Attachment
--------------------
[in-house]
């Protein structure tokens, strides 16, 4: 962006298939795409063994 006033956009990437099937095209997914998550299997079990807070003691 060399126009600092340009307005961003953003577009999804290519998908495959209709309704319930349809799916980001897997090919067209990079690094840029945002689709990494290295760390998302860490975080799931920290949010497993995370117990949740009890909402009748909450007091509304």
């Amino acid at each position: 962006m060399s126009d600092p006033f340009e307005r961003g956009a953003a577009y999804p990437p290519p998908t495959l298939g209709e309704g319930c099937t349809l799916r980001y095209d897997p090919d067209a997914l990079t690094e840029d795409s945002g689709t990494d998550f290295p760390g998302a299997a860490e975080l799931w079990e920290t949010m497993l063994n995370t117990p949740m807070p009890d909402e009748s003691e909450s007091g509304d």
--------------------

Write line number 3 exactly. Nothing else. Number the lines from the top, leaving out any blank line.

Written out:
């Amino acid at each position: 962006m060399s126009d600092p006033f340009e307005r961003g956009a953003a577009y999804p990437p290519p998908t495959l298939g209709e309704g319930c099937t349809l799916r980001y095209d897997p090919d067209a997914l990079t690094e840029d795409s945002g689709t990494d998550f290295p760390g998302a299997a860490e975080l799931w079990e920290t949010m497993l063994n995370t117990p949740m807070p009890d909402e009748s003691e909450s007091g509304d």